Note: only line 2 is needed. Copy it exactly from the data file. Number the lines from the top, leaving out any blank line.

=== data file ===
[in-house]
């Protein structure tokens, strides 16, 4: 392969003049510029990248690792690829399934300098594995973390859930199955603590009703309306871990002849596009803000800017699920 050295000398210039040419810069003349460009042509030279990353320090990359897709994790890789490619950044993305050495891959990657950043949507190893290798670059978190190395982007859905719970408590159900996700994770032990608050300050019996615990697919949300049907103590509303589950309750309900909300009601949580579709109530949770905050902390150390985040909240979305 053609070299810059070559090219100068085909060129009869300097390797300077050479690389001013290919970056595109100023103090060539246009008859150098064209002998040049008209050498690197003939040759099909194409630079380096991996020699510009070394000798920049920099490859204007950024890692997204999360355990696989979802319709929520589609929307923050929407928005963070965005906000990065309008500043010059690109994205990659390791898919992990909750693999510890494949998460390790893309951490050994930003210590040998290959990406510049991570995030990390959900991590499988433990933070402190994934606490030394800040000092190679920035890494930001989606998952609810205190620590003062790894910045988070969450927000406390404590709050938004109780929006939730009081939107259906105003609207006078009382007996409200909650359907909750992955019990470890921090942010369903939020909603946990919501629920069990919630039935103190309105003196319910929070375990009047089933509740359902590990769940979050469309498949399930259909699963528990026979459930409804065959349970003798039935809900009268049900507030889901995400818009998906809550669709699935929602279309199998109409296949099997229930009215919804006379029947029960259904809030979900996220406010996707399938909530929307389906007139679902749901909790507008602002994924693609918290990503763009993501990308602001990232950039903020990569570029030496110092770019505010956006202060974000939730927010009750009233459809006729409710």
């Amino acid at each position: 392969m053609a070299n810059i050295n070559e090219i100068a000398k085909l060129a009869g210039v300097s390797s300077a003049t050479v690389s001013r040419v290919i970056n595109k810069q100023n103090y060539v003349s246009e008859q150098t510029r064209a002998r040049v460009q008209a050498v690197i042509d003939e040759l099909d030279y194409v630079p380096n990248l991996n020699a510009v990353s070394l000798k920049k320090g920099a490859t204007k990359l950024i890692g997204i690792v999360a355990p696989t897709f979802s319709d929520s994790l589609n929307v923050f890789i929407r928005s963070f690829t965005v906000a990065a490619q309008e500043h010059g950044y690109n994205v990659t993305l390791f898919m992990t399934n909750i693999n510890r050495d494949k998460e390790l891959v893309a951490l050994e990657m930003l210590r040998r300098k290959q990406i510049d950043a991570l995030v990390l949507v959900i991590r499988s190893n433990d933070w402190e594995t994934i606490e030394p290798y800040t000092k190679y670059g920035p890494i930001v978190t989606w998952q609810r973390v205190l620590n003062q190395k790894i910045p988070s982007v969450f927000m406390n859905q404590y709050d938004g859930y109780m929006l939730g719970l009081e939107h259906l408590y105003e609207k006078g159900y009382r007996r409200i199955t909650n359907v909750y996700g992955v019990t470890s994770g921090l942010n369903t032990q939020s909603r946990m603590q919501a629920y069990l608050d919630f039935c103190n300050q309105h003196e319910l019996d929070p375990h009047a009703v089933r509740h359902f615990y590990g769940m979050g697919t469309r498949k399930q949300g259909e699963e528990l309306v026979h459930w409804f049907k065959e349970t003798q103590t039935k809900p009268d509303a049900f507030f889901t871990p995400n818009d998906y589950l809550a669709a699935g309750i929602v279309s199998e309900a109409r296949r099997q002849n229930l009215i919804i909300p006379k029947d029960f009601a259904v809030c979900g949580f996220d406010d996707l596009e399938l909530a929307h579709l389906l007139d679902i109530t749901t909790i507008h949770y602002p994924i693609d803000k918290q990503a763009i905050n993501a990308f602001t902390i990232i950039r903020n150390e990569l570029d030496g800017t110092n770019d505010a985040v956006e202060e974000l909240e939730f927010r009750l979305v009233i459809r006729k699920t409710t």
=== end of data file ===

């Protein structure tokens, strides 16, 4: 392969003049510029990248690792690829399934300098594995973390859930199955603590009703309306871990002849596009803000800017699920 050295000398210039040419810069003349460009042509030279990353320090990359897709994790890789490619950044993305050495891959990657950043949507190893290798670059978190190395982007859905719970408590159900996700994770032990608050300050019996615990697919949300049907103590509303589950309750309900909300009601949580579709109530949770905050902390150390985040909240979305 053609070299810059070559090219100068085909060129009869300097390797300077050479690389001013290919970056595109100023103090060539246009008859150098064209002998040049008209050498690197003939040759099909194409630079380096991996020699510009070394000798920049920099490859204007950024890692997204999360355990696989979802319709929520589609929307923050929407928005963070965005906000990065309008500043010059690109994205990659390791898919992990909750693999510890494949998460390790893309951490050994930003210590040998290959990406510049991570995030990390959900991590499988433990933070402190994934606490030394800040000092190679920035890494930001989606998952609810205190620590003062790894910045988070969450927000406390404590709050938004109780929006939730009081939107259906105003609207006078009382007996409200909650359907909750992955019990470890921090942010369903939020909603946990919501629920069990919630039935103190309105003196319910929070375990009047089933509740359902590990769940979050469309498949399930259909699963528990026979459930409804065959349970003798039935809900009268049900507030889901995400818009998906809550669709699935929602279309199998109409296949099997229930009215919804006379029947029960259904809030979900996220406010996707399938909530929307389906007139679902749901909790507008602002994924693609918290990503763009993501990308602001990232950039903020990569570029030496110092770019505010956006202060974000939730927010009750009233459809006729409710």